Editor’s Note: Agri-Pulse and The Chicago Council on Global Affairs are teaming up to host a monthly column to explore how the U.S. agriculture and food sector can maintain its competitive edge and advance food security in an increasingly integrated and dynamic world.

The international community shone a spotlight on food and agriculture in 2021, made bright with big promises and financial commitments. At the United Nations Food Systems Summit (UNFSS), COP26 climate change summit, and Nutrition for Growth Summit (N4G)—all in the last three months of the year—the United States federal government pledged over $30 billion in total to end hunger and save the planet. These commitments were clear signals of good intentions. Yet the very structure of these global convenings could get in the way of meaningful progress on their laudable goals. Agriculture was largely sidelined at COP26, despite food systems’ impact on and risk from climate change. N4G focused in on an important aspect of food systems and saw an increase in US funding, but US commitments at the summit will not serve to fully integrate nutrition into food systems policy.

Agriculture, nutrition, and climate change have been siloed for years in policy and practice. Despite efforts over the past two decades or so to move mainstream conversations from “agriculture” to “food systems,” and in doing so integrate questions of nutrition, climate, and justice into food policy, the shift has remained largely one of vocabulary. The almost complete exclusion of food systems at COP26 is a prime example of this. The United States’ food, nutrition, and climate change pledges are a unique opportunity to break down these barriers and take a wholly new approach to solving domestic and global hunger in a way that benefits people and the planet.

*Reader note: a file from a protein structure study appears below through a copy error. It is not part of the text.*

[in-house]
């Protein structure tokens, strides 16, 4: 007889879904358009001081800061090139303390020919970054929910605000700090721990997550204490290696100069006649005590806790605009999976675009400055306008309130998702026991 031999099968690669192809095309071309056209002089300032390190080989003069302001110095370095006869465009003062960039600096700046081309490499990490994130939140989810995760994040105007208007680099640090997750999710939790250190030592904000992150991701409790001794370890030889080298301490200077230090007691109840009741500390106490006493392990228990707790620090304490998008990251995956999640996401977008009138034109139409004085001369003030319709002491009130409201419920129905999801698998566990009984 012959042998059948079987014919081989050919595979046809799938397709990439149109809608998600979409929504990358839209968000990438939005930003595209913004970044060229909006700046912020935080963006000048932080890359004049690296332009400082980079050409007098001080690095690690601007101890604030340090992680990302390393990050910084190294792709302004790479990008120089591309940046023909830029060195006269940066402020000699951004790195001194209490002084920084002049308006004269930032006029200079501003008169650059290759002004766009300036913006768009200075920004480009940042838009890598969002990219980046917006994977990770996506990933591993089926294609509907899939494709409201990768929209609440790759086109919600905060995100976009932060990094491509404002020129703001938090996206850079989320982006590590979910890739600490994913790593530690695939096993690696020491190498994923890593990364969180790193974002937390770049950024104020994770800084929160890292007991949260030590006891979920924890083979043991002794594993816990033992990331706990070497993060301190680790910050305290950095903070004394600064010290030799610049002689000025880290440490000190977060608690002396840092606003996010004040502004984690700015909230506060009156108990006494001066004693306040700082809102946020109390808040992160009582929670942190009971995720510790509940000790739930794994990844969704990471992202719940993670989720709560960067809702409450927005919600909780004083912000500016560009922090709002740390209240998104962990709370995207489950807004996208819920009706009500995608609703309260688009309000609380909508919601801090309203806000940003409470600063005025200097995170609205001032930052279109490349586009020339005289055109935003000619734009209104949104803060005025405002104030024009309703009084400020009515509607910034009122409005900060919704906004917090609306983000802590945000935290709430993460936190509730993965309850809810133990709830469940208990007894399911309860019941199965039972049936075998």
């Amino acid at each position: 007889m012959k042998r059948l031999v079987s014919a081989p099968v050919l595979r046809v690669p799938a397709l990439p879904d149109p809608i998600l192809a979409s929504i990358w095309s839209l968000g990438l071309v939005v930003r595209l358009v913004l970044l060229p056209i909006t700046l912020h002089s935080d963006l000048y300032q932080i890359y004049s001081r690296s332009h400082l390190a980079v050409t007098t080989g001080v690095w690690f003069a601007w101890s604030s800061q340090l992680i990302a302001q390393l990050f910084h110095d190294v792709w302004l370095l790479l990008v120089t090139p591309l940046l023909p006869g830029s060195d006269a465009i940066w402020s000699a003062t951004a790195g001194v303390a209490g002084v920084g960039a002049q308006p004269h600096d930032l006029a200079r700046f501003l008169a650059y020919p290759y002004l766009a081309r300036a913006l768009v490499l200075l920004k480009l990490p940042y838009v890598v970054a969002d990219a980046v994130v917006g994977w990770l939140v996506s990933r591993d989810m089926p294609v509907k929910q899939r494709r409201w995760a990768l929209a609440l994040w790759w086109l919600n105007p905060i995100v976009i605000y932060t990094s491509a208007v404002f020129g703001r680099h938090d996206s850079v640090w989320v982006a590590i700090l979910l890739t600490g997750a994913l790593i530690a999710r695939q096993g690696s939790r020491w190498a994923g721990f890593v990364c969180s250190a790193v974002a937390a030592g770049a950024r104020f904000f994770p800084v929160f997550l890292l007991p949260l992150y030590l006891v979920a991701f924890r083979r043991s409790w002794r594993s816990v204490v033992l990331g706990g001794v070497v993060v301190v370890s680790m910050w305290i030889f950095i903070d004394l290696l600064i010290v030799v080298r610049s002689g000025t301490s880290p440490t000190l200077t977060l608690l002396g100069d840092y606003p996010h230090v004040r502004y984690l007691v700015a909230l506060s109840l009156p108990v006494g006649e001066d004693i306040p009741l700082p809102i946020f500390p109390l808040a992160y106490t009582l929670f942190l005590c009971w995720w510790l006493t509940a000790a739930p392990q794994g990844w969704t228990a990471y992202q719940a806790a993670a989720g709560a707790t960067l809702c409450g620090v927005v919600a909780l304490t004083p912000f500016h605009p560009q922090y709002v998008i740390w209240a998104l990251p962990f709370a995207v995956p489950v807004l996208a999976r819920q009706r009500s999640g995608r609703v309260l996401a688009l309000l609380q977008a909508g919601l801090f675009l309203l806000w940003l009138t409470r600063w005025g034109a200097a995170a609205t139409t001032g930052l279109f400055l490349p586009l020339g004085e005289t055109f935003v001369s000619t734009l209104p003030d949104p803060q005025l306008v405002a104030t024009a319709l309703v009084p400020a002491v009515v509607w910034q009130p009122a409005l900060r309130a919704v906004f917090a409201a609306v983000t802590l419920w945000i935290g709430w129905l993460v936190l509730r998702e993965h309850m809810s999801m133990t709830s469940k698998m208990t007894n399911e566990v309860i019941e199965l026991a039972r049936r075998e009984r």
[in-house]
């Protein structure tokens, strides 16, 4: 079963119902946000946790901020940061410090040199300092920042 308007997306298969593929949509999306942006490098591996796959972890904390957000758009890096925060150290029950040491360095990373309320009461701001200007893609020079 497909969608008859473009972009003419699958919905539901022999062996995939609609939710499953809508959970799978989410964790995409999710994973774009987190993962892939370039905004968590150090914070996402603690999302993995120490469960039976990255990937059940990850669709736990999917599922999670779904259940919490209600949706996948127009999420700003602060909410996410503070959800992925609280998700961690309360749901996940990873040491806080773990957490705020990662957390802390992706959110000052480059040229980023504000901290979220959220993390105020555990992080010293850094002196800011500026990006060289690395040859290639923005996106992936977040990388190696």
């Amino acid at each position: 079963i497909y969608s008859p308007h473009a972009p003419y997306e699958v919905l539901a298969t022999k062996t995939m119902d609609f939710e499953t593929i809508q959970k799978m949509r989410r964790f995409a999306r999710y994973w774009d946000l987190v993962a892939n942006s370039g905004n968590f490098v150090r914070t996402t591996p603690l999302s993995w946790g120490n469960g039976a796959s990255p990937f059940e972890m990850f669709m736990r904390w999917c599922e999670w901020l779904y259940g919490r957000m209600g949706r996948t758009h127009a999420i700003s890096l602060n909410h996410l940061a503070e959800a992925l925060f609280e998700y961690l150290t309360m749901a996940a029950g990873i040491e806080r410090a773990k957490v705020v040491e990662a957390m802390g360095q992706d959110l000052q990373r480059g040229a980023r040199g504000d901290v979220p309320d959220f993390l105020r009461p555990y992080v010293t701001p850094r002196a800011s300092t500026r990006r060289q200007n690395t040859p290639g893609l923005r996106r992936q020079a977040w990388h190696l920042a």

Climate change, agriculture, and nutrition are inextricably linked. Agriculture is fundamentally dependent on the environment, and global food security is already suffering the consequences of the changing climate. Evidence shows that, in addition to temperature and precipitation changes negatively affecting global crop yields, climate change is reducing the nutritional content of key crops like rice and wheat. Left unmitigated, climate change will push an additional 78 million people into chronic hunger. Somewhat paradoxically, food systems contribute over one-third of the world’s greenhouse gas emissions, a core contributor to climate change. Given how completely enmeshed the issues of food, nutrition, and climate are, they must be addressed through interdisciplinary, innovative approaches.